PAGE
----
Last Updated on January 19, 2023
UPDATE AS OF 1/1/2023
Well Water is Subject to Cross-Contamination
You have your water tested and don’t like the results. Your well shows high levels of coliform. You then need to take steps to treat your water, such as shocking the well and adding appropriate water treatment equipment. Most importantly, you need an ultraviolet water purifier to treat the coliform and other microorganisms that may be present. In most cases, once the water is effectively treated, your home water should be safe and free from contaminants. However, leaving your well water untreated poses a significant risk because groundwater is always moving. Whether on your own property or nearby, there are several factors that can affect the water quality of your private well — one of them being abandoned well cross-contamination.
Some of the earliest evidence of drinking wells dates back 6,000 to 7,000 years ago. For centuries, humans have been digging wells to obtain valuable drinking water for use and consumption. Abandoned water wells are in every corner of the globe — and when not appropriately decommissioned, they can be the cause of significant contamination risks. Installing an in-line ultraviolet disinfection system in your home can mitigate your risk. These systems provide continuous protection against virtually all microorganisms that could leach into the groundwater from an abandoned well. Water passes through the chamber on its way to your faucet, virtually eliminating bacteria, virus, and fungi.
Avoid Risks from Abandoned Well Cross-Contamination
Your property could have had many different wells over the years. Your land may have changed hands dozens of times — between generations, farmers, developers, and homeowners. Abandoned boreholes create a pathway for surface contaminants to enter the aquifer. Once in the aquifer, your functioning well is exposed to these pollutants.
Survey your property for signs of old water wells, such as pipes sticking out of the ground, depressions in the land, slate stone pits, and out-of-use windmills. Since it is possible that new structures may have been built on top of old wells on your property, seek out property plans and old maps, and even talk with neighbors who may know the history of your property. If you find a decommissioned well, have a professional well water advisor assess the state of the well.
A properly decommissioned well has been filled from the bottom up with a special grout. Unlike concrete, which shrinks as it cures, this grout expands and creates a barrier that prohibits surface water from entering. When concrete shrinks, it establishes small fissures that allow microorganisms to infiltrate the groundwater and enter your functioning well.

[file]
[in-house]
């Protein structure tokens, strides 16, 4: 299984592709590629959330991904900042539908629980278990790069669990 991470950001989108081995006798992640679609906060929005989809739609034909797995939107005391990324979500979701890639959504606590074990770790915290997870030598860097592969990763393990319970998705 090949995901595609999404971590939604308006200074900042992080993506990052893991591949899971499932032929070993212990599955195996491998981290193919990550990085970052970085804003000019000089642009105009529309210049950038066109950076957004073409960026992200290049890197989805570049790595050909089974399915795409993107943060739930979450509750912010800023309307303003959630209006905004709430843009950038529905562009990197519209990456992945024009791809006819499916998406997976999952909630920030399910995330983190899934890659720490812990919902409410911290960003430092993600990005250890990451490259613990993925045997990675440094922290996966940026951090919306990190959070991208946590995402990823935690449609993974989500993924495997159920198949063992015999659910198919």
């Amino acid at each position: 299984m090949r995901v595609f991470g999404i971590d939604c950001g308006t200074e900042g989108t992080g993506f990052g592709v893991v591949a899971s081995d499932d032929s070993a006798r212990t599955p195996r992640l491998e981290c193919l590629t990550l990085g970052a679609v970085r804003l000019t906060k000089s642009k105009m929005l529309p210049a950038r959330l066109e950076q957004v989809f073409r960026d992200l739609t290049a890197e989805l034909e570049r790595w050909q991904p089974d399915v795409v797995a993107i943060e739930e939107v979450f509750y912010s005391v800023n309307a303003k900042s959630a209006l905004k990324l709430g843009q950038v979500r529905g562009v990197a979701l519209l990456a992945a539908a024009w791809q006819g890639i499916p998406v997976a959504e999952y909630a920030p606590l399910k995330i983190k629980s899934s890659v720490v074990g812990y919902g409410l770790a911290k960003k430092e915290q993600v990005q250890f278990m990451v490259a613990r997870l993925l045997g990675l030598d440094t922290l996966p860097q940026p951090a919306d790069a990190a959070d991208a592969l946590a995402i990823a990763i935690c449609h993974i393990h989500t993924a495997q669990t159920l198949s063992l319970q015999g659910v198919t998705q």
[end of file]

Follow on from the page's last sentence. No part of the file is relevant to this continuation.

Chicken coops, animal feedlots, stables, and hog houses have been known to have been built directly over top of wells for convenience. Unfortunately, over the years as the wells have dried up and have been either improperly decommissioned or not decommissioned at all, they’ve created a straight path for fecal coliform from the animals into the groundwater. It’s important to note that the abandoned well may be on your neighbor’s property instead of your own.
Protect Your Family with a UV-C Water Purification System
Your water well pulls water from the aquifer, no matter whose property it’s flowing through. Groundwater is always moving and has the constant risk of being further exposed to contaminants. Get the best protection by adding the final step of ultraviolet purification.
The Bio-Logic®, MINIPURE®, MIGHTY★PURE®, and SANITRON® UV-C Water Purifiers from Atlantic Ultraviolet Corporation® install at point-of-entry (POE) or point-of-use (POU) in your home. A POE system treats all water entering your house — for drinking, cooking, showering, dishwashing, and clothes washing. POU systems install at the sink, water dispenser, or ice maker for more isolated protection.
Properly installed and maintained UV-C water purifiers will deactivate virtually all microorganisms that may have entered your water source through abandoned well cross-contamination, including Cryptosporidium and Giardia cysts, E. coli, Hepatitis A, Rotavirus, Salmonella, and Shigella. Our ultraviolet water purifiers require very little maintenance — just occasional quartz sleeve cleaning and UV bulb replacement about once a year. Our UV Application Specialists can assist you in selecting the correct model for your well water disinfection needs.
Learn More & Shop Our Products
Made or Assembled in the USA of Type 304 or Type 316 stainless steel, the UV water treatment systems from Atlantic Ultraviolet Corporation® are constructed of the highest quality materials and use germicidal UV-C lamps to purify water. Many applications can benefit from germicidal UV-C, including those with water affected by abandoned well cross-contamination. For more information on well water contamination — including how UV Water Purification improves water quality — visit our application-specific page.
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